Not much will change. Contrary to the hype and commotion surrounding the upcoming local elections, I predict that we will see little change in the structural political balance.
We will hear about this person becoming a candidate for City X or another running in City Y in the coming months. There will be a lot of hype around Mustafa Sarıgül's candidacy, but most likely the Justice and Development Party (AK Party) will win the İstanbul mayoral election. Barring any strategic coalition-building between the Peace and Democracy Party (BDP) and the Republican People's Party (CHP), I see little possibility that the AK Party will lose in İstanbul. Ankara is a more unpredictable case but much will depend on who the ruling party puts forward as its candidate. One hears conflicting things, but it seems Melih Gökçek's candidacy is still unconfirmed despite his dramatic gestures since the Gezi Park protests. İzmir is destined to be run by a CHP mayor again.
When writing about the local elections, perhaps a little bit of perspective is due. Tens of thousands of people are currently courting party headquarters with the hope of becoming an official candidate for mayor or a seat on the municipal councils. I experienced this process in 2009. It is not a process any of the political parties or deputies are particularly looking forward to. Tens of thousands of applicants are swarming the parties in order to become “the candidate.” Party officials will be under immense pressure until the official announcements of the candidates are made. As local governance is where concrete interests are directly affected, fierce intraparty battles and positioning take place. This is a strenuous process for parties, party officials and the candidates involved. All sorts of smear campaigns, badmouthing and brownnosing are the order of the day. Also, do not underestimate the 53,000 mukhtars (village headman) our people will elect; 36,000 of those are in Turkey's villages, while the remaining 17,000 are in the cities. This country has seen people killing each other over mukhtar elections.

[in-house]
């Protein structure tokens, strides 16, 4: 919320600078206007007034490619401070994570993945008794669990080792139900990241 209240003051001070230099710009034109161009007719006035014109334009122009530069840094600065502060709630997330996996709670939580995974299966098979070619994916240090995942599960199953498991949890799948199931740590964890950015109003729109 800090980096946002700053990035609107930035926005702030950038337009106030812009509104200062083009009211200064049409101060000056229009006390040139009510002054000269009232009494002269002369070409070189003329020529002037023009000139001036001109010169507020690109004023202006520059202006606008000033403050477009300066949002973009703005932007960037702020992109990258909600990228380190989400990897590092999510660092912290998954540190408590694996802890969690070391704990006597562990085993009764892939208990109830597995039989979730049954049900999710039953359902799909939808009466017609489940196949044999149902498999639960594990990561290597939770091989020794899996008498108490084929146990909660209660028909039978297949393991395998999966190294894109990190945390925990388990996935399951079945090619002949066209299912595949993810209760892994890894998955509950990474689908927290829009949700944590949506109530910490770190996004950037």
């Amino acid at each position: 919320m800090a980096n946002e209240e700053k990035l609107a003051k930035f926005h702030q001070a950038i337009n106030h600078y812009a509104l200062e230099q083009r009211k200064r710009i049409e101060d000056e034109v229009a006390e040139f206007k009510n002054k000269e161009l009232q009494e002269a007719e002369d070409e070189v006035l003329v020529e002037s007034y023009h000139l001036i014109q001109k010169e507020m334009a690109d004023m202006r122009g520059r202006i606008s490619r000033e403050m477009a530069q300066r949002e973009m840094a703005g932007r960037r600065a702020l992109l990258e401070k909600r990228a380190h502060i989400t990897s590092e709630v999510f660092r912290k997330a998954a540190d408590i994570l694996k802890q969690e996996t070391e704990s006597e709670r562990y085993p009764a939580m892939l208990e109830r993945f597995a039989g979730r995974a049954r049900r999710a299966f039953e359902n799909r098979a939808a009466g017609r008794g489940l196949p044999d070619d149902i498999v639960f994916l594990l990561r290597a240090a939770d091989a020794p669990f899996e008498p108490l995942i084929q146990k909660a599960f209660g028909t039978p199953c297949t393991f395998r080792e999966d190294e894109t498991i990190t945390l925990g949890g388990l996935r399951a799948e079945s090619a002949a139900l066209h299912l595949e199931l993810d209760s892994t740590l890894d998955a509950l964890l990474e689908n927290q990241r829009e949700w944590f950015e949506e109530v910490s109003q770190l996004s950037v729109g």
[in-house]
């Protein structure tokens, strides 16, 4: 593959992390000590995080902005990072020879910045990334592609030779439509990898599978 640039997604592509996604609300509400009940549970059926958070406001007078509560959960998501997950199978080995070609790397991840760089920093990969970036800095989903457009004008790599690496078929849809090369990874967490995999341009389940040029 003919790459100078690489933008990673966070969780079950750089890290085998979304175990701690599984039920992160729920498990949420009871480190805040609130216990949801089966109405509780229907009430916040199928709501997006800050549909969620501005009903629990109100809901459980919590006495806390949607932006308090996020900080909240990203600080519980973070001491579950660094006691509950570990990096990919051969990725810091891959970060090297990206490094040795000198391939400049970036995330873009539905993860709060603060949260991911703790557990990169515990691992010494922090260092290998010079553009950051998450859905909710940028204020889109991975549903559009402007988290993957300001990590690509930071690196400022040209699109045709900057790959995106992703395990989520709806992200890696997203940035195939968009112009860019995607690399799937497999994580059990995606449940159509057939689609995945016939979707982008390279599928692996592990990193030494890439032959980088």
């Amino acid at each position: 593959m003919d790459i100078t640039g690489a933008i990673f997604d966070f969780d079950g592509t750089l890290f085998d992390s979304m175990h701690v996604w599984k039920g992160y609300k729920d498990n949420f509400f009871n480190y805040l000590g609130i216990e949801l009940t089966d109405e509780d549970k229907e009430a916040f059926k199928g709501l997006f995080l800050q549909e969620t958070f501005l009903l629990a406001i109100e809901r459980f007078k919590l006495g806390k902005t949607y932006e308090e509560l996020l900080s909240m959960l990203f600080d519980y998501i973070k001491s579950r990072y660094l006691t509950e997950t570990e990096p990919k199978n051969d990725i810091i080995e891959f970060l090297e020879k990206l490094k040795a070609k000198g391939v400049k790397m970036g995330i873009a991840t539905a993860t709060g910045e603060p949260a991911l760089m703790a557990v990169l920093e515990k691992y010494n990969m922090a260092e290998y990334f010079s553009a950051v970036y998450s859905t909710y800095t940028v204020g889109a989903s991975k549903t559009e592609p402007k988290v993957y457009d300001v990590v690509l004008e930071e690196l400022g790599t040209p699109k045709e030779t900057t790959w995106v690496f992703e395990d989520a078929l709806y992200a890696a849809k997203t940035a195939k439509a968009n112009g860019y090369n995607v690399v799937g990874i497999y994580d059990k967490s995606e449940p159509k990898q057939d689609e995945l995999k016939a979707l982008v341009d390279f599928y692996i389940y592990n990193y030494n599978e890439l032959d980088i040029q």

Yet in my view the present political balance will not change very much. The Turkish opposition parties remain locked into their narrow positions. As prominent pollster Bekir Ağırdır recently wrote for T24, all three opposition parties are trapped in their respective demographic, geographic, cultural and lifestyle clusters. Identity politics and the ongoing polarization do not bode well for the meaningful renewal that all of them seem to desperately need. A quarter of the electorate is likely to vote strategically in the upcoming local election. In other words, they will not necessarily vote for the party they support, but to prevent the party they despise the most from winning. We also see increasing unhappiness with the current parties' visions, human capital and quality of discourse. The People's Democracy Party (HDP) experience has been the only attempt by the BDP to break this deadlock, but it remains to be seen how this will play out.
All Turkish parties are in need of a serious renewal. Their current structures, human capital and political discourse are far from resonating positively among the electorate. None of them has been able to capture the new urban spirit, the desire to take part in the governance of our cities, the strong objection to further “cementization” or the new urban sensitivities that have emerged.
The possibility for change in our national politics will emerge after the local election. The results in the municipal council elections will be a key factor in influencing Prime Minister Recep Tayyip Erdoğan's roadmap for the presidential election. If Erdoğan chooses to run for the presidency, the ruling party's leadership question will have to be settled as well. Erdoğan running for the presidency will mean a new prime minister in the interim. All of this is likely to precipitate changes and shifts within the AK Party. What sort of response, if any, that would bring about among the opposition parties is difficult to predict. However, one thing is certain: 2014 will be a very eventful year.